19
$\begingroup$

For my setting, I wanted my people to have entirely no concept of sexism whatsoever. To facilitate this, I have made it so that the females of my race are broad-shouldered and generally flat-chested, having the same upper body strength as males. The only way to tell they were female would be if they removed all their armor, whereby their slightly more prominent hips and feminine facial features would become appreciable.

However, there still remains one more issue, which is the problem of childbirth. Now, I have no issues with the conventional way of conception, but in my setting, it would be a notable evolutionary advantage for the mother if she were not overtly hampered in combat while she was with child. This is because many of the women do the same crazy, foolhardy tasks as the men, and nature/dragons/golems don't particularly care who they decide to mess up.

So in short, is there any way for the soon-to-be mothers of my setting to not be hampered by childbirth (if you could include a way around breastfeeding, that'd be grand)? I would prefer a non-sci-fi solution (e.g. no artificial birthing chambers).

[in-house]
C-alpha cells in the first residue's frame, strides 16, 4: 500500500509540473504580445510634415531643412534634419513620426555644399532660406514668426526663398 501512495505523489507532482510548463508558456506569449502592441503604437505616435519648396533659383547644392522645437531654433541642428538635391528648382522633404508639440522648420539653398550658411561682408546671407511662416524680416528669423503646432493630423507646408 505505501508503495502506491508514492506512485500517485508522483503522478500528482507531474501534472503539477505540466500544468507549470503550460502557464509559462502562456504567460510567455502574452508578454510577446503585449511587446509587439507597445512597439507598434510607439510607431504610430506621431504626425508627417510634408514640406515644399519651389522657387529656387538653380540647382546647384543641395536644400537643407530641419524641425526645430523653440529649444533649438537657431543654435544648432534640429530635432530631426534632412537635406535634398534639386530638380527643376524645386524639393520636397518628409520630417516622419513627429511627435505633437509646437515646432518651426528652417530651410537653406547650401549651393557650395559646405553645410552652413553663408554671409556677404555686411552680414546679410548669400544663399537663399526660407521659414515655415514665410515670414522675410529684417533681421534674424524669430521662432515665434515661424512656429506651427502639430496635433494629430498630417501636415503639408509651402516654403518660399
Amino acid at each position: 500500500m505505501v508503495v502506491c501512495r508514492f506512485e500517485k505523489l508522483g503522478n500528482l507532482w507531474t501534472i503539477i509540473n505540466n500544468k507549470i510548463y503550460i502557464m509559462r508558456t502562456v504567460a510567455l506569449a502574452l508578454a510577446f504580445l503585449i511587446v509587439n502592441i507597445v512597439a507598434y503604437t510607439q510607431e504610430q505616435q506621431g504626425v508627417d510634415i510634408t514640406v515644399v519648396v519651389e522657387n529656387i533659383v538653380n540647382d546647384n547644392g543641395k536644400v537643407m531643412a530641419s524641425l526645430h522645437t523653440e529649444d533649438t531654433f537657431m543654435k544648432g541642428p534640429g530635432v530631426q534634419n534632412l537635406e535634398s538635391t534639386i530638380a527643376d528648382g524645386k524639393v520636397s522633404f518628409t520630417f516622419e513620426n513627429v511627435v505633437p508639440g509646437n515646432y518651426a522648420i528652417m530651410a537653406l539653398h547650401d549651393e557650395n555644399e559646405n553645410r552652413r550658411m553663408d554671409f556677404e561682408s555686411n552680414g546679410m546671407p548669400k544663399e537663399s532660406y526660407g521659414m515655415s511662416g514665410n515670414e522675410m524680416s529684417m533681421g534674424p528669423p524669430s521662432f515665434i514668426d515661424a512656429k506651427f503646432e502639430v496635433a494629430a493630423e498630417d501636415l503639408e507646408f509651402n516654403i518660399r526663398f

Notes: Don't worry about how they raise the children afterwards. Different city-states handle children differently.

Some ideas I already thought of, feel free to argue against them or for them:

  1. They lay eggs
  2. They give birth to tiny little barely-recognizable creatures, ala Kangaroos.
$\endgroup$
  • 3
    $\begingroup$ Make their brain/head smaller ? It shorten the gestation time and it's easier to give birth. $\endgroup$ – Vincent Feb 11 '15 at 1:23
  • 3
    $\begingroup$ I believe you are confusing racism with sexism. $\endgroup$ – mcalex Feb 11 '15 at 6:19
  • $\begingroup$ @mcalex oh snap, brain fart! Corrected it, thanks. $\endgroup$ – Feaurie Vladskovitz Feb 11 '15 at 6:32